Dispute Settlement Body

 

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Dispute Settlement Body

The entity within the WTO that formally deals with disputes between members. It consists of all WTO members meeting together to consider reports of panels and the Appellate Body.



Similar Matches

Bank for International Settlements (BIS)

Bank for International Settlements (BIS)

An international bank headquartered in Basel, Switzerland, which serves as a forum for monetary cooperation among several European central banks, the Bank of Japan, and the US Federal Reserve System. Founded in 1930 to handle the German payment of World War I reparations, it now monitors and collects data on international banking activity and promulgates rules concerning international bank regulation.


Short settlement

Short settlement

Trade settlement made prior to the standard five-day period due to customer request.


Settlement

Settlement

Settlement is what happens after your broker has bought or sold shares on your behalf. There are three aspects to it:Transfer of ownershipIf you have a nominee account with your broker, the shares you buy or sell are registered in the broker's name, and responsibility for sorting out changes of ownership rests with the broker and the registrar.If you have a certificated account, and you have sold shares, you have to send the share certificate(s) to the broker so that settlement can be effected. If you have bought shares, you will receive a share certificate from the company's registrar either direct or vis your broker.Payment when you buy sharesShare purchases have to be paid for. If your broker works on a 'cleared funds' basis, you will have to have enough money in your broker account to pay for the shares and transaction costs before you buy them. If you haven't got the money available, the broker's system will spot the deficit, and will not process the order.For offline trading, your ability to buy 'on credit' will depend on the kind of relationship you have with your broker. If you have 300 in your account and want to buy 12,000 of shares, eyebrows will be raised and you may be asked to deposit money with the broker before the order is processed.Once a broker has bought shares on your behalf, you have an obligation to supply him with funds prior to the settlement date. Most brokers will accept cheques, direct bank transfers, and debit cards. It is important to check how your broker accepts payment beforehand.Receipt of proceeds when you sell sharesWhen you sell shares, the broker will credit funds to your client account after deducting commission. It is then up to you to decide what to do with that money. You can ask your broker to send the money to your normal bank account, or you can reinvest it in the market, or you can leave it in the client account where it will earn interest.The timing of payment will depend on the settlement time of your transaction. The industry standard used to be T+5 but this changed to T+3 in February 2001. The '5' and '3' simply indicate the number of working days after the transaction date by which settlement must be complete.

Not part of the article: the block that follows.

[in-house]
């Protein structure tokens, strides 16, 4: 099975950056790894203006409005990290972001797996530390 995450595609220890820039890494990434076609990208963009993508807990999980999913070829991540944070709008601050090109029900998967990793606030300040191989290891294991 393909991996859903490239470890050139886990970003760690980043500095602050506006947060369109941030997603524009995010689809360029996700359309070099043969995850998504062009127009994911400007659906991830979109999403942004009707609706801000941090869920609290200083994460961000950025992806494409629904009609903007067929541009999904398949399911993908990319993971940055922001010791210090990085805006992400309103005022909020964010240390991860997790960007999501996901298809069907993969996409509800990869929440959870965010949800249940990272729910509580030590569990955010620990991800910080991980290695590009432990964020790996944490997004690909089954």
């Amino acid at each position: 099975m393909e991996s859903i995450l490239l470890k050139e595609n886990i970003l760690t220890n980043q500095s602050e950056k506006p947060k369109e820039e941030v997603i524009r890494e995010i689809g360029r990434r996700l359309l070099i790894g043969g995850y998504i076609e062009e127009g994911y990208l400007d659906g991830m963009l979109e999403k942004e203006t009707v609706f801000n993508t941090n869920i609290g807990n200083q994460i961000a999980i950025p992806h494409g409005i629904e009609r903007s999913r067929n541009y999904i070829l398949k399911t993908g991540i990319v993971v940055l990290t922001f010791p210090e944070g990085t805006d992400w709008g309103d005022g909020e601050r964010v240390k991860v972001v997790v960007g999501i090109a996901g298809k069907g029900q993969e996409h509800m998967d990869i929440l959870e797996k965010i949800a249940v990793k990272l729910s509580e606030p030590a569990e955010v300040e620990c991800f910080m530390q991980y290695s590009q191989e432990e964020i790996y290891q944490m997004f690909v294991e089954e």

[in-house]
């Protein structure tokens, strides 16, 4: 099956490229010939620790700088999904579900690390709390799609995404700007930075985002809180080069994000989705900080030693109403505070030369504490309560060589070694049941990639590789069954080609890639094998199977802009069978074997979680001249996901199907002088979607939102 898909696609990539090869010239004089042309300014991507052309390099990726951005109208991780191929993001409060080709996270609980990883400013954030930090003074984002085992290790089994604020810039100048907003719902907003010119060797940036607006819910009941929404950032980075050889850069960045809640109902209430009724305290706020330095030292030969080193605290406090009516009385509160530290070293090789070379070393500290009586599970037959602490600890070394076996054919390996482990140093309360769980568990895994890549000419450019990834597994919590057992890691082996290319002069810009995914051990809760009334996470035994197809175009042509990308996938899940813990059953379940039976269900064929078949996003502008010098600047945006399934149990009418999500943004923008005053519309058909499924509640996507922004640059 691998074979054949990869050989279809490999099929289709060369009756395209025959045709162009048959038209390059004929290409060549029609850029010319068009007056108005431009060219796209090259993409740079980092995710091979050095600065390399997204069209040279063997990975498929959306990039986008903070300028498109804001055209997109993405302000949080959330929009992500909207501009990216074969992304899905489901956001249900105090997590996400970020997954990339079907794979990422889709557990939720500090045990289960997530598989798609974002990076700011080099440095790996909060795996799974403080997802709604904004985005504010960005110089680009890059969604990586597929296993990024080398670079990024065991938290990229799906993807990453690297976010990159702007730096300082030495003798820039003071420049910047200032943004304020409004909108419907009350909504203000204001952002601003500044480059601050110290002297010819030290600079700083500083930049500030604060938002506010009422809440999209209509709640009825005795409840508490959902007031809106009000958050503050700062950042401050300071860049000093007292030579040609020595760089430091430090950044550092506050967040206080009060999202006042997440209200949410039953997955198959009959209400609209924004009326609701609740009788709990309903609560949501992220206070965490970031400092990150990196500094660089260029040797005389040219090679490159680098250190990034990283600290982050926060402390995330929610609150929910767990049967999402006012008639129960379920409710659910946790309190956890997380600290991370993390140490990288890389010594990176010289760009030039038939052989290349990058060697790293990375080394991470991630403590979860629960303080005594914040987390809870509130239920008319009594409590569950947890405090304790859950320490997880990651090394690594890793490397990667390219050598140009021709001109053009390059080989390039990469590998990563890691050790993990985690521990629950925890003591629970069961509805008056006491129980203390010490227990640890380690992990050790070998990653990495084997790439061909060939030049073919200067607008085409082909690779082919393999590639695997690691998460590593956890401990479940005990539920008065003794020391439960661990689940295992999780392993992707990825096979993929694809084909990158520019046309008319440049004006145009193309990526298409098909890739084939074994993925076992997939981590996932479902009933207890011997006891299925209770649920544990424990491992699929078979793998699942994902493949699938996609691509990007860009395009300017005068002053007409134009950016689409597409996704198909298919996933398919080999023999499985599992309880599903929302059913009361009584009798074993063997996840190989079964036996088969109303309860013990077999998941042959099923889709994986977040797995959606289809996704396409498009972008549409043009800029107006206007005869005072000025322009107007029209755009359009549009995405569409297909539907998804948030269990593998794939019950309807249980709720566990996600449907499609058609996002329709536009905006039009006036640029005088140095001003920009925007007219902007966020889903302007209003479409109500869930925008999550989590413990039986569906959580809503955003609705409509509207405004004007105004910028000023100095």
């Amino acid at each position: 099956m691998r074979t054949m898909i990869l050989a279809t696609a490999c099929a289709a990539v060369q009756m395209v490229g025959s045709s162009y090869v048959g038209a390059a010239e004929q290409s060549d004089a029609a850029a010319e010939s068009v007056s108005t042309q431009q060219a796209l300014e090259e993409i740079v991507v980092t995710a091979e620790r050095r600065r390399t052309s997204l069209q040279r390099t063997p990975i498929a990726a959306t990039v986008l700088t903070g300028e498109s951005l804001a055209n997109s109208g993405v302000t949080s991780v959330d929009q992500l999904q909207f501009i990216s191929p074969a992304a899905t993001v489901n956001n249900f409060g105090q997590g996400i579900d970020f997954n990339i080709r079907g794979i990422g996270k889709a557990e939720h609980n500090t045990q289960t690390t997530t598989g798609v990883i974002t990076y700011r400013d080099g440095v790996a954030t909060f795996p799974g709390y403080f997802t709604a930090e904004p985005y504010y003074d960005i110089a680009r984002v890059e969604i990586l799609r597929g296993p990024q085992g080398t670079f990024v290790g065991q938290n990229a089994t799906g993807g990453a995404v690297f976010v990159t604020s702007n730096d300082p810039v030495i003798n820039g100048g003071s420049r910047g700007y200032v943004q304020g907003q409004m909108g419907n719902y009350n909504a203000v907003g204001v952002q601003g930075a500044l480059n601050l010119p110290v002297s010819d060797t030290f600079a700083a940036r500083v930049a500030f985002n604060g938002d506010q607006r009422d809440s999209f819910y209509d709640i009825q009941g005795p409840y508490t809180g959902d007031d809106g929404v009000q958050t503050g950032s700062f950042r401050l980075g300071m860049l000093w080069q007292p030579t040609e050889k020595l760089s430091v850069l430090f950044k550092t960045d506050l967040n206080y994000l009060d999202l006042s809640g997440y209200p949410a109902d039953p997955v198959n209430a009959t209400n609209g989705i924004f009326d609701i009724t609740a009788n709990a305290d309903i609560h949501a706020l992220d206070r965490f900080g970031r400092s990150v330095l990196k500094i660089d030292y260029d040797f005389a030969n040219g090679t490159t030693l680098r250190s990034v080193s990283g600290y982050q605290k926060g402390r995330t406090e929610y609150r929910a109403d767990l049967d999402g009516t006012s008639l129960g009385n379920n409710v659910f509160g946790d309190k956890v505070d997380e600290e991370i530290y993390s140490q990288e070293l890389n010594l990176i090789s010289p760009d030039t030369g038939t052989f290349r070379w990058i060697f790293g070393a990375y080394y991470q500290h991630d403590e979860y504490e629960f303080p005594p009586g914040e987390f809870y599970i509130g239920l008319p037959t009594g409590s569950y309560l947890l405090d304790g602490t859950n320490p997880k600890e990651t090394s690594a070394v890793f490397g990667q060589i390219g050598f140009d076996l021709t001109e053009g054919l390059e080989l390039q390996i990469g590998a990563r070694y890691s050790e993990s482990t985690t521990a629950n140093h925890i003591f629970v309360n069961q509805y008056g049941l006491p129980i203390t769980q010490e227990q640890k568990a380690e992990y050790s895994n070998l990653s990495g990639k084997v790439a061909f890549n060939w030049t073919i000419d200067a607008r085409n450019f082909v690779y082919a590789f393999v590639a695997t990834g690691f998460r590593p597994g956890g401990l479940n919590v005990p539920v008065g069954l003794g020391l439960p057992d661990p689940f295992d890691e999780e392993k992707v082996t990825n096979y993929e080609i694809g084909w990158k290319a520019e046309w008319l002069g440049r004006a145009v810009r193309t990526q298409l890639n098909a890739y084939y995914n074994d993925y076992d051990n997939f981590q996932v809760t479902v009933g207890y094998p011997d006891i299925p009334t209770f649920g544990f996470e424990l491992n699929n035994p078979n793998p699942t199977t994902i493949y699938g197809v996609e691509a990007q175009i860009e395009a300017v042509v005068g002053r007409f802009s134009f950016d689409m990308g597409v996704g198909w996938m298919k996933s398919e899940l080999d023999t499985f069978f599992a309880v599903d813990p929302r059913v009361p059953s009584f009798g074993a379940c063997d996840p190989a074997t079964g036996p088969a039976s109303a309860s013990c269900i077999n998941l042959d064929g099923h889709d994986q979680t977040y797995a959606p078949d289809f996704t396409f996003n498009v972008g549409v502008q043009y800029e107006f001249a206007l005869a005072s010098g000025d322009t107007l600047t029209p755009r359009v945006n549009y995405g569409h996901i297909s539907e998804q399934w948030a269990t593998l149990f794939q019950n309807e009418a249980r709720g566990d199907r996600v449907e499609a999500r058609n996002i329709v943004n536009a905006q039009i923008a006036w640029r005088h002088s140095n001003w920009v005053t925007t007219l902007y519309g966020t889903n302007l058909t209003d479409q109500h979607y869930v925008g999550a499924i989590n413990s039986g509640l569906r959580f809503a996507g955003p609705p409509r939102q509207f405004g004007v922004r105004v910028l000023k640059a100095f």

Settlement rate

Settlement rate

The rate suggested in Financial Accounting Standards Board (FASB) 87 for discounting the obligations of a pension plan. The rate at which the pension benefits could be effectively settled if the company sponsoring the pension plan wishes to terminate its pension obligation.


Rolling settlement

Rolling settlement

Settlement is the process by which investors pay for shares they have bought and receive payment for shares they have sold. Before July 1994, this process was done by means of an 'account period', normally ten working days. All the transactions during that period were balanced against each other to produce a single figure, which was either paid to the investor or due from him, depending on whether the value of his purchases was higher or lower than the value of his sales in the period. One of the features of the account period was that transactions taking place at the beginning of it (say, Day 1) didn't have to be settled until about 14 days later, whereas transactions at the end (say Day 10) had to be settled within 4 days.In July 1994, the account period system was replaced by ten day (T+10) rolling settlement, which means that each transaction has to be settled ten days after the transaction date. This was subsequently reduced to five days (T+5) and in February 2001 was reduced to three days (T+3).These significance of rolling settlement and of shortened settlement times is that when investors sell shares, the proceeds get paid into their account quicker, and when they buy shares they have to pay for them quicker. It requires careful money management on the part of the investor.


Further Suggestions

Exercise settlement amount
Settlement price
Settlement options
Regular settlement
Cash settlement contracts
Exchange Delivery Settlement Price
Continuous net settlement (CNS)
Uniform Settlement Statement
Insurance settlement
Same Day Funds Settlement (SDFS)
settlement day
Bank for International Settlements
Real Estate Settlement Procedures Act (RESPA)
Dispute settlement
settlement options
Skip day settlement
Next day settlement
Dispute settlement mechanism
Settlement
cash settlement
Settlement risk
Structured settlement
Good delivery and settlement procedures
Settlement date
Cash sale or settlement


 
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